While Americans would love to claim tax deductions on the money lavished on their pets, the Internal Revenue Services says that's barking up the wrong tree. You can't get a deduction for your furry friends, unless your animal expenses somehow fall in line with a small subset of expenses that can be deductible.
The Elusive Animal Tax Deduction
In certain limited cases, your animal expenses may get the go-ahead from the IRS as a tax deduction. Relocating your pet may be claimed as a deductible moving expense, for example. You do not need to itemize those expenses; instead, you fill out Form 3903 and file it along with your 1040. Other cases require itemization and various forms of proof that your mutt or pedigreed pooch is indeed eligible for the deduction.
If your pooch, feline or other critter is critical to the running of your business, you may be entitled to a deduction. Hence, notes the "Wall Street Journal," the junkyard dog or the convenience store cat would be good candidates. However, financial publisher Bankrate warns, be prepared to fully document your animal's hours on the job and the manner in which it protects your inventory or property. It helps your case, for example, that a supposed guard dog is a breed that is appropriate for keeping intruders at bay and not a toy dog.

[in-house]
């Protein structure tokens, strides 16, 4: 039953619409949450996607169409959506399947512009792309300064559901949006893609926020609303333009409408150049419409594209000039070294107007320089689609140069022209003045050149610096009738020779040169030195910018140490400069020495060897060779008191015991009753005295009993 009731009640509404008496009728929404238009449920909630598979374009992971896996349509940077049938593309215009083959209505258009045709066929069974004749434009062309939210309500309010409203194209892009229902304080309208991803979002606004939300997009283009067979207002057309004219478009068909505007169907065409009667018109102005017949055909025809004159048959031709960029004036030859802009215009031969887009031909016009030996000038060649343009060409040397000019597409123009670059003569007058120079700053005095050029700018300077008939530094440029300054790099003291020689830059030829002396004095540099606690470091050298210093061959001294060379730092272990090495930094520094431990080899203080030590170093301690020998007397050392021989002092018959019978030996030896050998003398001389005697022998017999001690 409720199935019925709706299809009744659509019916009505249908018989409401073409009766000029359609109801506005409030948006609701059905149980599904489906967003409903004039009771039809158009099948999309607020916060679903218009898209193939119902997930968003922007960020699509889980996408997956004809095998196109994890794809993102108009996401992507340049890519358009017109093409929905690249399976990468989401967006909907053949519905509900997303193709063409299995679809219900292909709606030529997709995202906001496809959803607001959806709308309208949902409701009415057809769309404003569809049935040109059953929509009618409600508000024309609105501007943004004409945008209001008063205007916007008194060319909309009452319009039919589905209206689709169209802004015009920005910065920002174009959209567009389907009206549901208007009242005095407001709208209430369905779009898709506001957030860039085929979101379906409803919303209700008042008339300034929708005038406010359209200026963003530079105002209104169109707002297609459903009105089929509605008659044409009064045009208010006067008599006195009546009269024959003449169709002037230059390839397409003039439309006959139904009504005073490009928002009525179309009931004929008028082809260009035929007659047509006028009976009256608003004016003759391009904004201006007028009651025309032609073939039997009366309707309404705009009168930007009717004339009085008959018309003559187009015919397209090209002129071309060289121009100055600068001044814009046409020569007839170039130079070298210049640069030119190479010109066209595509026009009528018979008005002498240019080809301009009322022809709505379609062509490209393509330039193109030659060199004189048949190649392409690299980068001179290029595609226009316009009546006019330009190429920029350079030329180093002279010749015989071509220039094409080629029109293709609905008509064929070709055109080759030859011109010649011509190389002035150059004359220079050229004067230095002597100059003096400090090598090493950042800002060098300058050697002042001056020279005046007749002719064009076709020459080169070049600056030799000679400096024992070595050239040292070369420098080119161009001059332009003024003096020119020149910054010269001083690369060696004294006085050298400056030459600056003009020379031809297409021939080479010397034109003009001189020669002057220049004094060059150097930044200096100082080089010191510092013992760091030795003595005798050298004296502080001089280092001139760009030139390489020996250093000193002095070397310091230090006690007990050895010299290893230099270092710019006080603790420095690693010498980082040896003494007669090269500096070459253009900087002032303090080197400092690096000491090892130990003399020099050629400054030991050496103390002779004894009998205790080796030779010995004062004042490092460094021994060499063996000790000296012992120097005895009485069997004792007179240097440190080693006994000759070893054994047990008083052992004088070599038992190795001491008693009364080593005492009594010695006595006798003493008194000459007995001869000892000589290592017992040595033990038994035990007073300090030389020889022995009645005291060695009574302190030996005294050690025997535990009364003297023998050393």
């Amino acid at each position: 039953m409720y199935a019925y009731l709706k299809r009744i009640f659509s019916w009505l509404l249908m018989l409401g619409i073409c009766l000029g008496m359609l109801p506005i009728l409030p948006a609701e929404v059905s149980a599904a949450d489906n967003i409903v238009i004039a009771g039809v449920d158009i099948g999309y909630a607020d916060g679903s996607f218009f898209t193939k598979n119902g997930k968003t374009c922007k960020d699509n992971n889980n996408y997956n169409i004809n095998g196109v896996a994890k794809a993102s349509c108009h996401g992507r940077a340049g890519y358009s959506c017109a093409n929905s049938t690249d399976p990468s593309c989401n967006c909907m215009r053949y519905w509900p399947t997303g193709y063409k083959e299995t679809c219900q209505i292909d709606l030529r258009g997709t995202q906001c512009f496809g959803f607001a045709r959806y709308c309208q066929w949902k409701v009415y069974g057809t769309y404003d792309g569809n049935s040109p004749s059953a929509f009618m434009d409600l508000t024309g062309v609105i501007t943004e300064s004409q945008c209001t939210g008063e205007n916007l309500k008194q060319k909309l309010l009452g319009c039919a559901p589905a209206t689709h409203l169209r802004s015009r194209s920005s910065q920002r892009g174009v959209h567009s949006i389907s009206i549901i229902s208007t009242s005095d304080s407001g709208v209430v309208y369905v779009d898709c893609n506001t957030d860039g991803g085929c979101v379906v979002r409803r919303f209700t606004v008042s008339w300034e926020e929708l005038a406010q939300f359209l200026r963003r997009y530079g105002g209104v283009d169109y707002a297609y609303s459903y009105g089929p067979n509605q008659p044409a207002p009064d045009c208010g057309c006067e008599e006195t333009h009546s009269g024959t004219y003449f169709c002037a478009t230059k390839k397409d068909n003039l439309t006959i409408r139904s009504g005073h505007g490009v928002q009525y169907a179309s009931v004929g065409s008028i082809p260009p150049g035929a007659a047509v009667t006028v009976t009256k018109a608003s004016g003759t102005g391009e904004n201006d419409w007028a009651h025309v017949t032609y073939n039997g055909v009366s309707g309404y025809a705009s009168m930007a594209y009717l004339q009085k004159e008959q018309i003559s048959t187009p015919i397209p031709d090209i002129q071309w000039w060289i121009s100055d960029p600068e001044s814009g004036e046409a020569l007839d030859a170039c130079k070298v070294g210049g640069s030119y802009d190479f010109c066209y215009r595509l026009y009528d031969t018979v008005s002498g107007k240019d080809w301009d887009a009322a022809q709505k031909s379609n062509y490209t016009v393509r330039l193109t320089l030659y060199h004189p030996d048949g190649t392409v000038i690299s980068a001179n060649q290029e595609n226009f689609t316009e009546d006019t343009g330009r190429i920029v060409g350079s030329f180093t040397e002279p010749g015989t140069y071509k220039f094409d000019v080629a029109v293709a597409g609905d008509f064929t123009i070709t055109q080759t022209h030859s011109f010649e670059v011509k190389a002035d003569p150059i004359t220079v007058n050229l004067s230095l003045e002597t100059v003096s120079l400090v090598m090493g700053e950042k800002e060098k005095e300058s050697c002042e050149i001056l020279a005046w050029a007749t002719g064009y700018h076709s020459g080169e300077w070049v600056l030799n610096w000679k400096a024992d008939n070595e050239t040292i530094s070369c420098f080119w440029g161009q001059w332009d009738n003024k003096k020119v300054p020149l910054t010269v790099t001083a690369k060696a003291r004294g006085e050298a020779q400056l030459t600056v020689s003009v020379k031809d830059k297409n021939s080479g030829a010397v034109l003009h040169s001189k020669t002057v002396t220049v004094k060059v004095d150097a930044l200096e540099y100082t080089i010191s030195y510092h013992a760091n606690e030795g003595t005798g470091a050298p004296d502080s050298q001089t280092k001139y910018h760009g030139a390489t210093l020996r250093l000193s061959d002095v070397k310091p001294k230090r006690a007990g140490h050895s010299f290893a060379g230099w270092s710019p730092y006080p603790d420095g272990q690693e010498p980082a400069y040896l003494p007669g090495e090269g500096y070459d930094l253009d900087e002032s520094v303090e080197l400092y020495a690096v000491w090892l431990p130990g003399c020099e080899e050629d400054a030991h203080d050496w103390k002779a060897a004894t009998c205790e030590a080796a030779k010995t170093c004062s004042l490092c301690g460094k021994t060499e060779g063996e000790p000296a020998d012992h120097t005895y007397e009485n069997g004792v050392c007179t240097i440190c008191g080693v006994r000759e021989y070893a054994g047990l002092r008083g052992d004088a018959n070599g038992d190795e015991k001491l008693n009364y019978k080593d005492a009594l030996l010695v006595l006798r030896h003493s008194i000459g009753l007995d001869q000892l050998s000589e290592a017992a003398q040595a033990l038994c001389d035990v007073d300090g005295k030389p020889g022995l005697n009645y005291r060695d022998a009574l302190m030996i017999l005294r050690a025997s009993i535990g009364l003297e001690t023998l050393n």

Animal expenses may be included as part of your deductible medical expenses if the pet is a service animal that helps you cope with visual or hearing impairments or another physical disability. Eligible expenses would include food, grooming and veterinary care, as well as costs to buy and train the animal. The animal must be trained or certified to treat a particular illness or condition, and your overall medical costs must exceed 10 percent of your adjusted gross income to claim the deduction.
Charitable and Hobby
If you volunteer at an animal shelter or rescue group and offer your assistance in the form of fostering abandoned animals, any unreimbursed fostering expenses can be deducted. These expenses include food, supplies and veterinary bills and are itemized under the charity section of Schedule A. Pet expenses related to hobbies, including dog shows, may be used to offset any income earned through the hobby. However, as part of your miscellaneous itemized expenses, hobby expenses must be 2 percent of your adjusted gross income before they can be deductible.